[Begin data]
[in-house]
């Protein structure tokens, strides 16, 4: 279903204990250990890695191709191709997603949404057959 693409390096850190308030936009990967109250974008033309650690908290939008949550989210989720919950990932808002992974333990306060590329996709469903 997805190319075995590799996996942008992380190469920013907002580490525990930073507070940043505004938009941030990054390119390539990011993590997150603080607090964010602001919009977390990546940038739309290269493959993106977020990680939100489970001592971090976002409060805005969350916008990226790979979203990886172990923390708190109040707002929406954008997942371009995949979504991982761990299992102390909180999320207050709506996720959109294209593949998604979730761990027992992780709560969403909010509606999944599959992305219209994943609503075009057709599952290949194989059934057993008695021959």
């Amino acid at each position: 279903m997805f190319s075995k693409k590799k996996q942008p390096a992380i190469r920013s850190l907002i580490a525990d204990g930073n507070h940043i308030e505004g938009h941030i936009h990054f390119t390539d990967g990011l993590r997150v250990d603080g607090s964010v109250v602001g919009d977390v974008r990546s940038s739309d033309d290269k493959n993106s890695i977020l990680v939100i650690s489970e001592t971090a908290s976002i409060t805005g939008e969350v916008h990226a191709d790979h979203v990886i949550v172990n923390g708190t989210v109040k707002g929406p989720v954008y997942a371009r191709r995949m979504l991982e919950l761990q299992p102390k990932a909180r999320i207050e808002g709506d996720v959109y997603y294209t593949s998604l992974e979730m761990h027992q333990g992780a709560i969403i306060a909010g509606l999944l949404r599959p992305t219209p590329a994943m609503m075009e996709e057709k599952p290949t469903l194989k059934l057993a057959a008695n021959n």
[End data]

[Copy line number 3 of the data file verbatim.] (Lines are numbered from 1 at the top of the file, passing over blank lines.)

């Amino acid at each position: 279903m997805f190319s075995k693409k590799k996996q942008p390096a992380i190469r920013s850190l907002i580490a525990d204990g930073n507070h940043i308030e505004g938009h941030i936009h990054f390119t390539d990967g990011l993590r997150v250990d603080g607090s964010v109250v602001g919009d977390v974008r990546s940038s739309d033309d290269k493959n993106s890695i977020l990680v939100i650690s489970e001592t971090a908290s976002i409060t805005g939008e969350v916008h990226a191709d790979h979203v990886i949550v172990n923390g708190t989210v109040k707002g929406p989720v954008y997942a371009r191709r995949m979504l991982e919950l761990q299992p102390k990932a909180r999320i207050e808002g709506d996720v959109y997603y294209t593949s998604l992974e979730m761990h027992q333990g992780a709560i969403i306060a909010g509606l999944l949404r599959p992305t219209p590329a994943m609503m075009e996709e057709k599952p290949t469903l194989k059934l057993a057959a008695n021959n």